|Civil War Soldier, N.C. Regiment|
Having a good opportunity of sending you a few lines by N. T. Watson, I embrace it. This leaves me in my usual health, hop[ing] this will reach you and the babies enjoying the same blessing. Mr. Watson goes home on furlough for 14 days also Jack Thomas and Sgt. John Godfrey. Again I am acting Quartermaster Sgt. Vice [for] Wm J. Kelley [who has] gone home upon furlough for 14 days.
Again, I am acting Quartermaster Sergeant,“Vice”. William J. Kelley [has] gone home upon furlough for 14 days. John B. McFarland got an indefinite detail (for not stated time) to work in Goldsboro upon Guns for Government and I am pretty certain that he will get a furlough too, to go after his tools. One man for every twenty-five gets furloughs, but you see, Sgt. Kelly or J. B. McFarland furloughs has nothing to do with the furloughs of those of the Company.
We have a good many visitors, Rob, David Thomas and wives and mother. Absolum Kelly and Getty Cox came today. John Buchanan and daughter and Jasper Thomas’s wife came last evening and some others that came before.
We have good news! In today’s paper, our little Navy pitched into the blockading vessels at Charleston, South Carolina and cleared the Ranch—raised or opened the blockade without any loss on our side. I still have very flattering hopes that we will soon have peace again in our land. I have a very strong opinion that in a few days, the number of furloughs will be increased for because if they are not, you see one for every 25 men, it would take nearly or quite all the year for all to get home at that rate. If there is no threatening movement of the enemy soon, I am confident that the number will be increased. I want to go in this or the first of next month if possible.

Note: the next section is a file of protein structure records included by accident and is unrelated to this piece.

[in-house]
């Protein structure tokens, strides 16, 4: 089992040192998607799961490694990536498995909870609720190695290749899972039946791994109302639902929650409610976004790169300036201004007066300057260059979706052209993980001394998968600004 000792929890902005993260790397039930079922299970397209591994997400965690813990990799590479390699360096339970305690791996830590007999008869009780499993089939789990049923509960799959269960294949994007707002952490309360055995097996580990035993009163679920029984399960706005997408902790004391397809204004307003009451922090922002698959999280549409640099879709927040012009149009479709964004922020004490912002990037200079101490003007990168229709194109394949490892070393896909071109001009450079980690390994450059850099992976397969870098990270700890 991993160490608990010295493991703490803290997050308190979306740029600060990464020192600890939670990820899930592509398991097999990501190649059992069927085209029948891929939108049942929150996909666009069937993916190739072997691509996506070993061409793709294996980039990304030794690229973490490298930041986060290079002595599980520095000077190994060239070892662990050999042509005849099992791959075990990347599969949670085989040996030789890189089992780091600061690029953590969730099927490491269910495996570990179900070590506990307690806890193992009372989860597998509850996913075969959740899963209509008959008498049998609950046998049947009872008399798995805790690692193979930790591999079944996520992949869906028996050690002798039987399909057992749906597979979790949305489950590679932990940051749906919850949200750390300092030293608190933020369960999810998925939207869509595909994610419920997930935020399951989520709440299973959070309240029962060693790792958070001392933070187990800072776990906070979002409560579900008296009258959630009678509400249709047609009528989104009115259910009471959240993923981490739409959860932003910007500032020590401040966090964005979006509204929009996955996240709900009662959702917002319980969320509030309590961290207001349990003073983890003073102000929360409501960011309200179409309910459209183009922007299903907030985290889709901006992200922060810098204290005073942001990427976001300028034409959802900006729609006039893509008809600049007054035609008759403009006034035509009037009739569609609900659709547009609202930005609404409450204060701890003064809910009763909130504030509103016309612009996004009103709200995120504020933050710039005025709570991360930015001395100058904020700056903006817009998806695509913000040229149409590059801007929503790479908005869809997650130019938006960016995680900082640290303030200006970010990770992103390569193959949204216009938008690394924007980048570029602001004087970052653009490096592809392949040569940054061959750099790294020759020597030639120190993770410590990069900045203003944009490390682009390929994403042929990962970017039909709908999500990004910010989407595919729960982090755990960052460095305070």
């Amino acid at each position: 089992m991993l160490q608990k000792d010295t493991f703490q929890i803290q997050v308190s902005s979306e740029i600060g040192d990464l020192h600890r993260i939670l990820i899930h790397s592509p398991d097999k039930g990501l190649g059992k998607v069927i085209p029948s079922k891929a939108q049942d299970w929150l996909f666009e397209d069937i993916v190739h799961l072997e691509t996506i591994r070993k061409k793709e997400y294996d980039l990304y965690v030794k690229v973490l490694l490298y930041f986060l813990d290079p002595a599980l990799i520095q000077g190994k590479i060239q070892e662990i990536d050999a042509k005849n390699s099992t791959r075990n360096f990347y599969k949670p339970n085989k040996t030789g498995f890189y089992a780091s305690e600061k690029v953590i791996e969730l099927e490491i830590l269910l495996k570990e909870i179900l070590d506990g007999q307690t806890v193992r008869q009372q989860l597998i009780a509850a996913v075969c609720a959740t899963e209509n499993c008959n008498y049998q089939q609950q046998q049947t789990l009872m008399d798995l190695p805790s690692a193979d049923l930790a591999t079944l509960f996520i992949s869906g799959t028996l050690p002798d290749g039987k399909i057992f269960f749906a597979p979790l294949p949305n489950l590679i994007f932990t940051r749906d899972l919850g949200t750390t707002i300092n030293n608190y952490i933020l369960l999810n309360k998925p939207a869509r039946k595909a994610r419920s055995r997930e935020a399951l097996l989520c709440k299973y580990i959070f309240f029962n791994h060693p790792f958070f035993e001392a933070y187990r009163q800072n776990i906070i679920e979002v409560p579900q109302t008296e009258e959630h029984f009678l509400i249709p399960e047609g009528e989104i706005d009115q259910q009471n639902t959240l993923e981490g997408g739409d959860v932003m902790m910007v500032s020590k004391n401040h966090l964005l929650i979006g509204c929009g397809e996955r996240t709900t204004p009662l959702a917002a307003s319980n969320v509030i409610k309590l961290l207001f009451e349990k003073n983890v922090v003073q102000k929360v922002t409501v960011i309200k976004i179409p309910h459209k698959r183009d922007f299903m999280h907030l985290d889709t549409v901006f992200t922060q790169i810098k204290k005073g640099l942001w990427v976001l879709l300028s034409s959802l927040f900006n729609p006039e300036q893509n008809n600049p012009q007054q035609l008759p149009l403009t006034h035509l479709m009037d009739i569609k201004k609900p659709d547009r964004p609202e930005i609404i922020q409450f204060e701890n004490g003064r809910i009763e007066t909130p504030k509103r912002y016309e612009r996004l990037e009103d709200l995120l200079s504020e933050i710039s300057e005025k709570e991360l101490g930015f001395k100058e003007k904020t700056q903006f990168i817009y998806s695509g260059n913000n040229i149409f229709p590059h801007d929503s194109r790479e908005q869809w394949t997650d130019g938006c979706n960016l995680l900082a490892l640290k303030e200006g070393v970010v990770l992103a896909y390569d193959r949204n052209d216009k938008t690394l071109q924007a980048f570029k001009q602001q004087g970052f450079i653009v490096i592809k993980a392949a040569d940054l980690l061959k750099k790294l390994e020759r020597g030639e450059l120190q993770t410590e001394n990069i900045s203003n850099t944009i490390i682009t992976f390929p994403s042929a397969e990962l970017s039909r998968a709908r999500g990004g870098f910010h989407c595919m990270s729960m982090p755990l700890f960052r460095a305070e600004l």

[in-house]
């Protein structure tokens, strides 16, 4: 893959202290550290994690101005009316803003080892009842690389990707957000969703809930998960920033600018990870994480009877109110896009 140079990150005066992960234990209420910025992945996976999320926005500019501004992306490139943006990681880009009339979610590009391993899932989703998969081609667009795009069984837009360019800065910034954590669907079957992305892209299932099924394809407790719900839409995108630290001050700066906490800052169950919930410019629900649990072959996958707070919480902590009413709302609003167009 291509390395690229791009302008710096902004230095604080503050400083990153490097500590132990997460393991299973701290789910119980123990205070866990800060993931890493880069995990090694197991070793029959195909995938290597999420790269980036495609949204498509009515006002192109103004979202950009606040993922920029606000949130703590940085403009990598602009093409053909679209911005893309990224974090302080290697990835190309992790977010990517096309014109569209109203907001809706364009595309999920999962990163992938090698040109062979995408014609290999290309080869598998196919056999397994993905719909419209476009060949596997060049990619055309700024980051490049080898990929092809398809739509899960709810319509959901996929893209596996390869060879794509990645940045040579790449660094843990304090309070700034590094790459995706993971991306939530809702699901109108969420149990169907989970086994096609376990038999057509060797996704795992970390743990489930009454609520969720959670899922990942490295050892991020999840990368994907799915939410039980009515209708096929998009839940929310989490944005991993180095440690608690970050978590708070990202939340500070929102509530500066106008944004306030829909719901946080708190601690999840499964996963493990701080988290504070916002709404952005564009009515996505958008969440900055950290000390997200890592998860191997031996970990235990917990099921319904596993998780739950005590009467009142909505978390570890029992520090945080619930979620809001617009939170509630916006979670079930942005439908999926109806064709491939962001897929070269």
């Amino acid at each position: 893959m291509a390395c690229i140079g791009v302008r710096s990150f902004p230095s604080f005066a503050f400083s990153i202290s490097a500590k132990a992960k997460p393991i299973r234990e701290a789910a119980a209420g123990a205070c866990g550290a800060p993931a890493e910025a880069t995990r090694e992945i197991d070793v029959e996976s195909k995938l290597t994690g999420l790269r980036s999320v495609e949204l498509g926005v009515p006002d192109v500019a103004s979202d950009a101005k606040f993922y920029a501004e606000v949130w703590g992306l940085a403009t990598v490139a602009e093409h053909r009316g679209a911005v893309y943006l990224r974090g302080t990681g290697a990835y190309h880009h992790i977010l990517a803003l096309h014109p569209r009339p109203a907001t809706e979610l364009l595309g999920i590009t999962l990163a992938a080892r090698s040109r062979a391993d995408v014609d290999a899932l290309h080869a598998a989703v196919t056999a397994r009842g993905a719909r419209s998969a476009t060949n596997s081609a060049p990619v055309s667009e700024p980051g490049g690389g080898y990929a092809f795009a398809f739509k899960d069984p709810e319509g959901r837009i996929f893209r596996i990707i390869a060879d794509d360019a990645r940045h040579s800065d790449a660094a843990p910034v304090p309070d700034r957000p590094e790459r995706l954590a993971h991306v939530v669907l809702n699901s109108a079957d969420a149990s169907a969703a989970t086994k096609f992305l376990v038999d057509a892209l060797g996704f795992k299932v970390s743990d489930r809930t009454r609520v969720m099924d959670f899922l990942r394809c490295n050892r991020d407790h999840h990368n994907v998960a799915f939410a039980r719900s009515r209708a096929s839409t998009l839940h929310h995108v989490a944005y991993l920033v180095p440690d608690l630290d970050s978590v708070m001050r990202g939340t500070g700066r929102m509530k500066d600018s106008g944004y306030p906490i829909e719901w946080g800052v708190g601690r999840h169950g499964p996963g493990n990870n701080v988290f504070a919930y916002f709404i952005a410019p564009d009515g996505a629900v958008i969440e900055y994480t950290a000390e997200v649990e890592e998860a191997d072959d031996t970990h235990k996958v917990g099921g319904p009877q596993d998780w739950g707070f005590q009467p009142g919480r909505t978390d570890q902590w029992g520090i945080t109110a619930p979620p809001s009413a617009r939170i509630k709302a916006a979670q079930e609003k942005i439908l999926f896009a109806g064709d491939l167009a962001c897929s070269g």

Nothing more worth your attention.
…Yours truly, Neill A. Baker
Source PastVoices.com: http://www.pastvoices.com/usa/baker63.shtml
The letter is addressed to Mrs. Sarah J. Baker of Chatham County, North Carolina. There is an additional notation on the envelope which states, Favor of N. R. Bryan care A.A. Harrington. Neil Baker mustered into Company “F”, 50th North Carolina on May 27, 1862. Sergeant Baker was the only one of his Regiment wounded on December 9, 1864 during the siege of Savannah, Georgia. Poor Baker only lived a few short days. He died of his wounds on December 16, 1864. Baker also had service in “G” Co., 17th Mississippi Infantry. He was promoted to Sgt. On or about January 15, 1863.